Cities have long held the promise of 'streets paved with gold'. Today, nearly half of us live in urban areas; by 2030, two thirds of us will. The world's cities are currently home to more than 3 billion people and are growing by 1 million people a week - 100 new residents every minute.

Although cities occupy just 2 per cent of the earth's land surface, their inhabitants use 75 per cent of the world's resources. But cities are economic powerhouses, too, generating more than half the world's wealth and, in some developing countries, up to 80 per cent of their economic activity. On average, urban dwellers earn higher wages and live healthier, easier lives than their rural counterparts.

The benefits are not universal - as many as 1 billion people live in slums and squatter settlements with limited access to clean water, sanitation, adequate housing, transport, schooling or health care. For them, city life is marked not only by opportunities but also by poverty, overcrowding, disease, violence and uncertainty, with survival depending on their astonishing personal resilience and resourcefulness.

The growth of modern cities has far surpassed the mass migrations of the past. People will still flock to them as long as urban living conditions outstrip those in the countryside. For the first time in history, humans are becoming predominantly urban. Might our mindsets and lifestyles decreasingly comprehend the values and vital services provided by natural world? A challenge for us all, as - from towns to mega-metropolises - the urban revolution is here to stay.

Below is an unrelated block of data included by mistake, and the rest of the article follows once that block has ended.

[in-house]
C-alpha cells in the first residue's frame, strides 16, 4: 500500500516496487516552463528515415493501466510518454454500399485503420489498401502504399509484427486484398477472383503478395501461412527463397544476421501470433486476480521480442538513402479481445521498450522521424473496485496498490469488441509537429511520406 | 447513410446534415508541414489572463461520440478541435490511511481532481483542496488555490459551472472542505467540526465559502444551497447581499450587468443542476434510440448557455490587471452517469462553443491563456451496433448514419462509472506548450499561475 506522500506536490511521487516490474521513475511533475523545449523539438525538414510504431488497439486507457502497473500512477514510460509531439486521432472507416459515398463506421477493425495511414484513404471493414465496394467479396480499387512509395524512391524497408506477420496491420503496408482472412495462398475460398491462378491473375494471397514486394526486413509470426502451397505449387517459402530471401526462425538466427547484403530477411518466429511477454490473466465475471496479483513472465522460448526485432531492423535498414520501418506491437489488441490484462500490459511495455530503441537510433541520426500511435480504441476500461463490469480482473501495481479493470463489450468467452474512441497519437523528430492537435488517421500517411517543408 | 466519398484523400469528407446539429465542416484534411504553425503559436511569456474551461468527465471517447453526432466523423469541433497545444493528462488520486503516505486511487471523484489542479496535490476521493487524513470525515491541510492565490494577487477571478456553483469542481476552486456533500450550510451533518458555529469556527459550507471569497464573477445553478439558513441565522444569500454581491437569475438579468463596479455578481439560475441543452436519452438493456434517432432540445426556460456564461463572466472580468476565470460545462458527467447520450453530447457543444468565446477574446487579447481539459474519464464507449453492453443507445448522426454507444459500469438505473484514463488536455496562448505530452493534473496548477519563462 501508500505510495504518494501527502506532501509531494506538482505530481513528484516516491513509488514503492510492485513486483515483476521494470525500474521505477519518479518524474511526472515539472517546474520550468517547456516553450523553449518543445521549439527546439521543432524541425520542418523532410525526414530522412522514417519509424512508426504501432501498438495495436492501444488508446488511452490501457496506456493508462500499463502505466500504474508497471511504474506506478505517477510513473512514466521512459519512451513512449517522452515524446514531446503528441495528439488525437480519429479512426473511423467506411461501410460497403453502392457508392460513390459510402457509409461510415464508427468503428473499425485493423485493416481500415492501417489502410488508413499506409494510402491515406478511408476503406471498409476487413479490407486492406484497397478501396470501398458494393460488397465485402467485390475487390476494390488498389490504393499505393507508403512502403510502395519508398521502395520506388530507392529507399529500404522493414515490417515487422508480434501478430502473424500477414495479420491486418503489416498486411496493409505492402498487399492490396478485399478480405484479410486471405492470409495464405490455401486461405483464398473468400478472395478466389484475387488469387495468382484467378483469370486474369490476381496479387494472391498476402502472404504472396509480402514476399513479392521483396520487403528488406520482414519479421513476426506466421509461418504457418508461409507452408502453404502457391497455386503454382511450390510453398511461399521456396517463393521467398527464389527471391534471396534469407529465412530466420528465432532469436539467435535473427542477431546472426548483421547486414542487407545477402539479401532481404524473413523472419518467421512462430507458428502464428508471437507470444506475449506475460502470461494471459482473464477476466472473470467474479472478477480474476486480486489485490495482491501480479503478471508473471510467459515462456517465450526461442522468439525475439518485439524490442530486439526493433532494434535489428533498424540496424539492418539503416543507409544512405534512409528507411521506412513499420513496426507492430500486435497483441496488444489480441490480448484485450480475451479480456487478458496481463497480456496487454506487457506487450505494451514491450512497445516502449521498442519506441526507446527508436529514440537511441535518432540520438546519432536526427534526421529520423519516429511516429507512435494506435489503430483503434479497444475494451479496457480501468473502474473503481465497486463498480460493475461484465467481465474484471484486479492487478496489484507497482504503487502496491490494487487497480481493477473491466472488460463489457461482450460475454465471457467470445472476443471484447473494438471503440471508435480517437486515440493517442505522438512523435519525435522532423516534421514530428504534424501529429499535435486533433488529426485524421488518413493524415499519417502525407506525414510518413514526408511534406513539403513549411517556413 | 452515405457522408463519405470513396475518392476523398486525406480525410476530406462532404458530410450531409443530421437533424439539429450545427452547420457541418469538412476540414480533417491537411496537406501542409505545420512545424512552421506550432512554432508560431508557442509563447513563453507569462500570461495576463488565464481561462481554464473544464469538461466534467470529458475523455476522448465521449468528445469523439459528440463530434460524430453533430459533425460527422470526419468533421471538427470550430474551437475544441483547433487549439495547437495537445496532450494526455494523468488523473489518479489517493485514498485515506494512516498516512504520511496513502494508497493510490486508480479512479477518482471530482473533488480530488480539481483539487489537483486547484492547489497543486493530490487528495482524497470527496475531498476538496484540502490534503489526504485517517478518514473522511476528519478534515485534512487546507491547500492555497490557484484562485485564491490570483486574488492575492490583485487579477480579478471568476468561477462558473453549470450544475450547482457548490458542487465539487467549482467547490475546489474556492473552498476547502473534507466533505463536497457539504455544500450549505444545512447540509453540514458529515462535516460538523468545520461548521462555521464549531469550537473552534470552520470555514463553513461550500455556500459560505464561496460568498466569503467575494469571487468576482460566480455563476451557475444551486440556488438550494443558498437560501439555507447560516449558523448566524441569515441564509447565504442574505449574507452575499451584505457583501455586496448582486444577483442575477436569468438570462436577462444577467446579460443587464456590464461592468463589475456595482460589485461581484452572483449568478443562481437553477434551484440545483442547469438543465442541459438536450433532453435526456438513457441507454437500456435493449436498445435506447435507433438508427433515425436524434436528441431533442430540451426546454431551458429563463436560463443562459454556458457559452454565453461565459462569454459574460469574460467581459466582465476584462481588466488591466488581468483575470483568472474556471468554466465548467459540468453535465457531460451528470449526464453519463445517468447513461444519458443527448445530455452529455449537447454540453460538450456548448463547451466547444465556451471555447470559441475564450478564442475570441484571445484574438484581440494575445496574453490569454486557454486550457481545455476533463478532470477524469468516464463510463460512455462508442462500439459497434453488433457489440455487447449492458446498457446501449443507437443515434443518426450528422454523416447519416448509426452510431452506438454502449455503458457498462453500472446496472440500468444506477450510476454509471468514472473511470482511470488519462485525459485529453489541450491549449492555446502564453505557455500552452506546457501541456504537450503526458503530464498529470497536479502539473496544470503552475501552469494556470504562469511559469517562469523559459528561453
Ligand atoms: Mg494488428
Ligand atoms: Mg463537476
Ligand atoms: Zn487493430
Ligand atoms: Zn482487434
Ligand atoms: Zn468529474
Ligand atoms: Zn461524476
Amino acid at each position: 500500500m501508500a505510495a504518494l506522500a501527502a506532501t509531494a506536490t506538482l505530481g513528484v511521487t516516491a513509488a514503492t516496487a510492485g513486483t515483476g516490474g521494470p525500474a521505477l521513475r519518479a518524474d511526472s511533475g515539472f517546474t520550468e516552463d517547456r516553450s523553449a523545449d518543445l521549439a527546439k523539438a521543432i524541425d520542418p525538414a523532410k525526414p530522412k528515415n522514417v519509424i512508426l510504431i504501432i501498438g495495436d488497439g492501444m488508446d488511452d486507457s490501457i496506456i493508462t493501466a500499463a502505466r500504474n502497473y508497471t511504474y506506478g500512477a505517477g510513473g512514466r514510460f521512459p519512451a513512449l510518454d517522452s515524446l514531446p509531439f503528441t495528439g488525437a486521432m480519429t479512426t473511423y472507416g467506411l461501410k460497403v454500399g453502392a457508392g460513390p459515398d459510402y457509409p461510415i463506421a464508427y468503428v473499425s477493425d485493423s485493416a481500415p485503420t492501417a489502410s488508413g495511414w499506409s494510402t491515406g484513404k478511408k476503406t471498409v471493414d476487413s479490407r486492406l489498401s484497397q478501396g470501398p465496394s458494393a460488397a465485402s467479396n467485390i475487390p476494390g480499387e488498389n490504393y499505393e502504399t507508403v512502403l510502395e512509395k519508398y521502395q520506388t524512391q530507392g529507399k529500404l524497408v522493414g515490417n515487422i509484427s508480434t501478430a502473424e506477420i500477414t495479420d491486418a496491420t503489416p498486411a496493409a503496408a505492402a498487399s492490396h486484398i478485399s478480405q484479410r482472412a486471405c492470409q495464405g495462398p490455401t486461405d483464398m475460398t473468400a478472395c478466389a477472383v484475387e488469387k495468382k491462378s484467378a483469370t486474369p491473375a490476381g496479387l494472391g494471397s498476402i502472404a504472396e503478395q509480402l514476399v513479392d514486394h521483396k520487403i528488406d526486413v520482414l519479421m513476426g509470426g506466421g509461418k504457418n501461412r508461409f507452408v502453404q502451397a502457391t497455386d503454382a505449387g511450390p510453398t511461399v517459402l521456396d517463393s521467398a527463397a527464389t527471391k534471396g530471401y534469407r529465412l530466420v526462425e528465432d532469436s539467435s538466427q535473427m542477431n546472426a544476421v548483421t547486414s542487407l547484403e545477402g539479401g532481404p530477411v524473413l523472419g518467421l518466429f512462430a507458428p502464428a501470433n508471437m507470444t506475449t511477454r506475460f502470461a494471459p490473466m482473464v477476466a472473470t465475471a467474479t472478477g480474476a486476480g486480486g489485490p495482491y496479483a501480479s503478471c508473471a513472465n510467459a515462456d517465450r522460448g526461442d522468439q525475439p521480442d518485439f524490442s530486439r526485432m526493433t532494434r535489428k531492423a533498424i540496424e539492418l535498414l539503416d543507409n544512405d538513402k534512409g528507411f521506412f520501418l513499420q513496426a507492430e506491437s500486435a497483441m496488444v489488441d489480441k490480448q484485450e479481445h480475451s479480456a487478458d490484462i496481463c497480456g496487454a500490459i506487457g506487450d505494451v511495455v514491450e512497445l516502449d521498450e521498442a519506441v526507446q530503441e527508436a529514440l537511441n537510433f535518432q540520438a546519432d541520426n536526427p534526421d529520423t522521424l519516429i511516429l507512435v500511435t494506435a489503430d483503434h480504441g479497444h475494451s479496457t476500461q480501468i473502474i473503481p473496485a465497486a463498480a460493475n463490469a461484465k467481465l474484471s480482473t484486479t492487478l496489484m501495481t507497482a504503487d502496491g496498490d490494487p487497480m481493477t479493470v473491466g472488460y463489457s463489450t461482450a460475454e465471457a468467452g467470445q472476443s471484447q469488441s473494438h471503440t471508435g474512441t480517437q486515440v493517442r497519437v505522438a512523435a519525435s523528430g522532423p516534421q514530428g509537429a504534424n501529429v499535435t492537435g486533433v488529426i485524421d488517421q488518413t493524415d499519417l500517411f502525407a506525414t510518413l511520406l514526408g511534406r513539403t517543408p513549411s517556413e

Cities under pressure from rising populations can expand upwards, outwards or underground - and many do all three. After all, new city dwellers - and the homes, workplaces, transport and public places they require - need to go somewhere. As skyscrapers, subway systems and high-rise buildings alone cannot absorb this rapid growth, city planners have looked increasingly to urban peripheries to accept population and commercial overflow (often termed 'sprawl').

Urban expansion has often led to higher city revenues through additional tax sources and business activities, and provided families with space to live and work, but it also can increase congestion and pollution, destroy greenery and wildlife and encourage wasteful use of land and natural resources.

Solutions for the future will be likely to come from 'smart growth' initiatives - constructing well-connected street networks, accessible public transport, mixed-use buildings, civic squares and public green spaces - that blend social, economic and environmental concerns to improve the quality of urban living.

 


photos: Earth Sciences and Image Analysis Laboratory at Johnson Space Center


photos: http://www.whrc.org

 
         
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